See all news
22/01/2021 Mikael Westerlund

The seaweed revolution: the great benefits behind seaweed

Farming only 2% of the ocean for seaweed could change the entire world economy.
The seaweed revolution: the great benefits behind seaweed
Ocean Wonders

Security General of the UN, António Guterres has coined this the decade of action and delivery for the 17 Sustainable Development Goals. This is where algae can help!

The ocean covers over 70% of the Earth’s surface, yet it remains a largely untapped resource. We can see this change as experts are recognizing the power held by the depths of the oceans, in tackling a number of UN SDGs like hunger, poverty, and climate change.

The power that seaweed holds is incredible. 

You probably don’t think too much about seaweed, other than as something you see washed up at the beach or when you’re eating sushi.  

Seaweed could be one of the least untapped resources known to man.

This UN study, A deep dive into Zero Hunger: the seaweed revolution, advised that the world could be easily fed by sustainably farming just two per cent of the ocean while reducing climate change and cutting marine pollution at the same time.

Scientists estimate that seaweed has been around for over 3 billion years with humans realizing its benefits thousands of years ago. It has been and is a source of food, medicine, and a key player in ocean restoration.

A food source to end world hunger

The UN study estimated that farming only 2% of the ocean could provide enough protein to feed a world population of 12 billion people.

Not only is seaweed a food source but it is also full of nutrition. Seaweed is rich in protein, low in fat and carbohydrates while containing vitamins, zinc, and iron.

All of the health benefits of eating seaweed will particularly benefit under-developed countries where malnutrition is still extensive.   

Sushi is loved and consumed worldwide. With nori seaweed as a component in sushi, more people than ever are enjoying it and recognizing the benefits it holds.

Mitigating climate change

According to the UN's Seaweed Manifesto around 50% of the photosynthesis that happens on Earth occurs in seaweed and microscopic algae floating in the oceans.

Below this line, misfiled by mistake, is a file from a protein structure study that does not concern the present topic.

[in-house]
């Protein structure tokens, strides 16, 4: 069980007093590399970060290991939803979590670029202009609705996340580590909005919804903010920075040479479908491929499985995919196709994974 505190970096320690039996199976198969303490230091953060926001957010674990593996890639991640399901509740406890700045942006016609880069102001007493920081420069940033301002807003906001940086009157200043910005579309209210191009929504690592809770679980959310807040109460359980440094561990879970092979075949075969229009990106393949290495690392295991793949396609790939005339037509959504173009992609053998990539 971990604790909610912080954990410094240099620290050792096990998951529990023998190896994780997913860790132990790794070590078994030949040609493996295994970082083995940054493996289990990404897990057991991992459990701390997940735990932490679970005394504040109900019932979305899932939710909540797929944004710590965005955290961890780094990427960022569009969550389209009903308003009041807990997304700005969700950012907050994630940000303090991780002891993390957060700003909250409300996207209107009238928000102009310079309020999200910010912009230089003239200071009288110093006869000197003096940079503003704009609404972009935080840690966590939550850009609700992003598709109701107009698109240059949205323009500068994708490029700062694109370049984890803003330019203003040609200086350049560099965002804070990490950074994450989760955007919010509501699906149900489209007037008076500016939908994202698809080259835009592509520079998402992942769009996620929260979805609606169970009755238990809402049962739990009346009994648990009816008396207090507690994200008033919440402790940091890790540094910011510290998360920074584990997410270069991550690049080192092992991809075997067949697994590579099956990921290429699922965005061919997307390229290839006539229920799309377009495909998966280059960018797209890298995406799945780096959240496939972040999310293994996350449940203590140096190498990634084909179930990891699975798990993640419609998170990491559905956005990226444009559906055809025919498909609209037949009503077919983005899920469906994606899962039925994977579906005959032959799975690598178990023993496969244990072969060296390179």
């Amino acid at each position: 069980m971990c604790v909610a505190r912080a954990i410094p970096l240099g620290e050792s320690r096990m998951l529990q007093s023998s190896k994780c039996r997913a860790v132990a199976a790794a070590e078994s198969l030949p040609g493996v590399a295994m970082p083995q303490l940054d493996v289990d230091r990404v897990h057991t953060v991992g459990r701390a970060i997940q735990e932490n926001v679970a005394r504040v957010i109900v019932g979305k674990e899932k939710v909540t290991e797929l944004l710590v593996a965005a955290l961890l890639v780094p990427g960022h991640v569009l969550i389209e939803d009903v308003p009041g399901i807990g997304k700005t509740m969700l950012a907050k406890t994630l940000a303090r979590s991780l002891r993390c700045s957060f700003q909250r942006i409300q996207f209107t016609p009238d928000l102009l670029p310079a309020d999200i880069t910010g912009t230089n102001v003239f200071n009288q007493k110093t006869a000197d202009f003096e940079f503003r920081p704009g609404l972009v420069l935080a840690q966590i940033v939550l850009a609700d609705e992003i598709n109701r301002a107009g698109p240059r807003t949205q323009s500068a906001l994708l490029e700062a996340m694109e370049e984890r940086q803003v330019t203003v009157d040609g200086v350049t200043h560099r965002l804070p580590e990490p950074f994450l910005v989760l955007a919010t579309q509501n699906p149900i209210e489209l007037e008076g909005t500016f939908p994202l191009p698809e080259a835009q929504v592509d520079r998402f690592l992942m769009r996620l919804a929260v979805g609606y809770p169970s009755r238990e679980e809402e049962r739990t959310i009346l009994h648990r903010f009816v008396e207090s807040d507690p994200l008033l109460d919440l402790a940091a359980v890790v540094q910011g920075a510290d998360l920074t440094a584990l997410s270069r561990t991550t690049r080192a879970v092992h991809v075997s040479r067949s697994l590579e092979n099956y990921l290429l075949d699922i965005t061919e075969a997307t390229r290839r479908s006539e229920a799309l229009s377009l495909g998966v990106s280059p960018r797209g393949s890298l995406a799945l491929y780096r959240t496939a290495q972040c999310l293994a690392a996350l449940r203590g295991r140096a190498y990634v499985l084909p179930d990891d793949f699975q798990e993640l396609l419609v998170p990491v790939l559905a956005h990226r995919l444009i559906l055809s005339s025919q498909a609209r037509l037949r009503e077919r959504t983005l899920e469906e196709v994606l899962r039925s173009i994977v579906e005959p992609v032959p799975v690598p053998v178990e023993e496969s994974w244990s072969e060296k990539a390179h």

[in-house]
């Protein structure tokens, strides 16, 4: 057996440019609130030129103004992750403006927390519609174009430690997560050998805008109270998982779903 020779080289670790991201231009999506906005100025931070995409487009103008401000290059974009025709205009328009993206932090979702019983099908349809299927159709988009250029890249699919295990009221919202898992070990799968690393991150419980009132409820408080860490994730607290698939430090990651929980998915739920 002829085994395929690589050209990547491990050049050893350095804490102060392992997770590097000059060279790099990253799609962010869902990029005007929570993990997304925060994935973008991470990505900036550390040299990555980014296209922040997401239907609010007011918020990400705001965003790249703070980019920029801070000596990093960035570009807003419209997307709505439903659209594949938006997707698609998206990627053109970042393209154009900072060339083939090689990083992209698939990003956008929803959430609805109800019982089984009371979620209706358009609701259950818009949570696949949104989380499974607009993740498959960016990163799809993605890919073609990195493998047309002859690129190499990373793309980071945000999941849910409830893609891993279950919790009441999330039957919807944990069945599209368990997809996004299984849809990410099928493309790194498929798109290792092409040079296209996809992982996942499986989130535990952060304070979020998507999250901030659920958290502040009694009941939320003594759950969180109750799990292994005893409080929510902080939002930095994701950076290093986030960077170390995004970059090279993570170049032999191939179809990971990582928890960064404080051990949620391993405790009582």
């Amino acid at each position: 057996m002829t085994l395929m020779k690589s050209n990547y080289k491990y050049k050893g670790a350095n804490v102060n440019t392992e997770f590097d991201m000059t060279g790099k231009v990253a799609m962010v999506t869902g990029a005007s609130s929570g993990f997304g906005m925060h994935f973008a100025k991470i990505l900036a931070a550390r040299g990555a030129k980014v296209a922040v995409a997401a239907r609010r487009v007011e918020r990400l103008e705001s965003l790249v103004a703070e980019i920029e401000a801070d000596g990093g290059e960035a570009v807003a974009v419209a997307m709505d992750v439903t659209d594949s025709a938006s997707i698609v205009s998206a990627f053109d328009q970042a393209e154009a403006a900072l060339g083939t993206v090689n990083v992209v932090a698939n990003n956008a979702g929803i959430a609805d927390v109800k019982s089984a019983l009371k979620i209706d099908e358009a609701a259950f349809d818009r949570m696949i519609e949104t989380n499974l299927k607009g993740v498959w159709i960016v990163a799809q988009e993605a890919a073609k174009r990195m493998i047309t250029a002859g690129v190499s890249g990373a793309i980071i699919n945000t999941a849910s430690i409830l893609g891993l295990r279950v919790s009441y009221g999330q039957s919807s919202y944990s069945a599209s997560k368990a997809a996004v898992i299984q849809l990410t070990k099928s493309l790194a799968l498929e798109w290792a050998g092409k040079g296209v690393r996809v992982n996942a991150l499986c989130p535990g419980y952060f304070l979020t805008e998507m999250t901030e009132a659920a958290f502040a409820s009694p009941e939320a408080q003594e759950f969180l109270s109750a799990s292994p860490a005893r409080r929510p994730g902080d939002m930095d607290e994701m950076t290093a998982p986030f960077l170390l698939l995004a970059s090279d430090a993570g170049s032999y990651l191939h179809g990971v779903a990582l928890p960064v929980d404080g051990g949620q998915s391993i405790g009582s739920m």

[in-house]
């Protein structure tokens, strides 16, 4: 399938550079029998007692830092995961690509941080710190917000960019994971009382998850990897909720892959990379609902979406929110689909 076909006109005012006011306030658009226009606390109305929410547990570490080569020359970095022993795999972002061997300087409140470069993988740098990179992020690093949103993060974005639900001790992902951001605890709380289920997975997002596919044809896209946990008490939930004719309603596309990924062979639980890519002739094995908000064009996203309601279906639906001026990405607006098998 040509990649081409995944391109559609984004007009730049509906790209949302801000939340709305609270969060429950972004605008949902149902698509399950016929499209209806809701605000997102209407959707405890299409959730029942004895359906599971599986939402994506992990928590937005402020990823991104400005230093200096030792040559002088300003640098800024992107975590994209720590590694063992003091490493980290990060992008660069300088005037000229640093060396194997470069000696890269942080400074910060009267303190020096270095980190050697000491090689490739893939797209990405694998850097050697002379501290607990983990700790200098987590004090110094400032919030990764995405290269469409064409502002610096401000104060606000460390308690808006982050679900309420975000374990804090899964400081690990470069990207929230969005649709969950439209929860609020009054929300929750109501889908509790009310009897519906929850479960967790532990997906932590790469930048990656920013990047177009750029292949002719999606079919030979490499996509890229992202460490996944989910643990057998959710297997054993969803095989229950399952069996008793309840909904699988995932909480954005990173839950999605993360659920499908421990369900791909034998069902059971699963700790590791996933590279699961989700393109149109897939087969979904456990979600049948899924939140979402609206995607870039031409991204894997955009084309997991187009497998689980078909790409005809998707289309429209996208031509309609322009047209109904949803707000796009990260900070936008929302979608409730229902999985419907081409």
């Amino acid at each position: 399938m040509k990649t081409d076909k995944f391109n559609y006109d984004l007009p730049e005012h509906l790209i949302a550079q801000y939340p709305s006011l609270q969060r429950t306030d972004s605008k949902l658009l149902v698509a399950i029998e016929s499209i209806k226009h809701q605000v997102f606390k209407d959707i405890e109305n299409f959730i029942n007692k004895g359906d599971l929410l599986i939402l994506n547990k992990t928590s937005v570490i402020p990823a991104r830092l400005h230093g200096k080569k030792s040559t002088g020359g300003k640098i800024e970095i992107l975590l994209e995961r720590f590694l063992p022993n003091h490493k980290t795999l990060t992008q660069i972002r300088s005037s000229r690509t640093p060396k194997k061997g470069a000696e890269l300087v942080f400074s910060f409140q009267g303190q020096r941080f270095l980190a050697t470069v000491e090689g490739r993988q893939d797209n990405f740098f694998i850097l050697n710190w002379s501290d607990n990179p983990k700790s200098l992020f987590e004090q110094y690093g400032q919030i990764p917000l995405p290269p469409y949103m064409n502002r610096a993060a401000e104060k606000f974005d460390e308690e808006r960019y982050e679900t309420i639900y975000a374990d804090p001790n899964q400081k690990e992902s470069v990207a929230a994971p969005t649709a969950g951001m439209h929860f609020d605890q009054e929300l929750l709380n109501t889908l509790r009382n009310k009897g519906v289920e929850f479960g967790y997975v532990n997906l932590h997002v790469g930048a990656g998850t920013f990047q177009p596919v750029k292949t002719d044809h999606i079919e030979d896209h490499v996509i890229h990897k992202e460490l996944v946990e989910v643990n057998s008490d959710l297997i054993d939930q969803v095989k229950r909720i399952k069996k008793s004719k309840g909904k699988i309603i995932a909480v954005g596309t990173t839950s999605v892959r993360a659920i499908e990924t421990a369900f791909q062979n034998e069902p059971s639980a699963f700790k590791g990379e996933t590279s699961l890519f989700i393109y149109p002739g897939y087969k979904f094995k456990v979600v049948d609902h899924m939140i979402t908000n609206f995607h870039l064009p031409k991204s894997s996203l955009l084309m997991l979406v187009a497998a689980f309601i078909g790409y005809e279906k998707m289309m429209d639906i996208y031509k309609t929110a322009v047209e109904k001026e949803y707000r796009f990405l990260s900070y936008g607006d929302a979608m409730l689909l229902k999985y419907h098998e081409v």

For this reason, it is therefore incredibly important for the health of the planet that this resource is valued and used sustainably.

What are the benefits of seaweed in the fight against climate change?

  • Using seaweed in animal feed to reduce methane emissions. Being a naturally occurring food that does not require fertilizers or pesticides, you can reduce the methane in ruminants' belching (making up a huge 12% of human-made greenhouse gas emissions) in a non-harmful way by adding algae to their feed.
  • It is predicted that methane emissions could be reduced by up to 90% as a result, while improving the overall health of the animals.
  • Components found in seaweed can be used as a sustainable replacement for plastics.
  • It has the potential to be an organic fertilizer.
  • Habitat for marine life.

These few points are just the tip of the iceberg in understanding how increasing the use of seaweed in everyday life can help mitigate climate change.

Cutting marine pollution

Seaweed helps in tackling ocean pollution and cleaning the water of nitrates and phosphates.

It provides support to the marine ecosystem by contributing to increased fish habitats and marine biodiversity.

Seaweed is restorative to the ocean and those who live in it.

By replacing plastics, fertilizers, and pesticides with natural seaweed-based products, fewer of these man-made products will end up in the ocean as waste.

This results in a cleaner and healthier ocean for both animals and nature alike.

What are the difficulties in using seaweed?

Seaweed may be old but using it in this way is still relatively new.

What are some of the concerns around harvesting seaweed?

  • A need for global safety measures. The UN’s Seaweed Manifesto calls for internationally agreed standards, increased investment efforts and collaboration by governments to drive the industry forwards.
  • Harvesting seaweed is difficult. Large-scale seaweed cultivation and harvesting methods, technologies and equipment still need to be developed. No one really knows how to do this on a large scale as it is still unprecedented. Many learnings are still to come in the area of logistics and harvesting.
  • The benefits of seaweed are largely unspoken. By advocating the benefits of seaweed and increasing the awareness of the benefits we can push for this large scale large-scale shift in its use to occur.  
  • The processing of seaweed needs to be improved. We do need for more efficient seaweed processing capability like the Nauvu® Process.

What does the future of seaweed use look like?

Perhaps ironically, the former executive of oil giant Shell is expanding into seaweed production.

With this background and considering their experience in managing the difficulties of working both with and against the ocean, this is important.

This is a real opportunity to harness the ocean for the good of mankind.

There are plans to grow huge underwater forests of giant kelp seaweed off the coast of Namibia.

The benefits? Solving the world’s food crisis. Removing vast amounts of harmful greenhouse gasses from the atmosphere, and alleviating the eutrophication of our oceans.

And creating hundreds of thousands of jobs at the same time.

Hence, it appears that we are only just beginning to understand how a naturally occurring product that precedes us all can help solve pressing world problems.

Watch this space for the future of seaweed?

Origin by Ocean announced winner of UNOPS Global Innovation Challenge
New partnership in biomaterials with Brightplus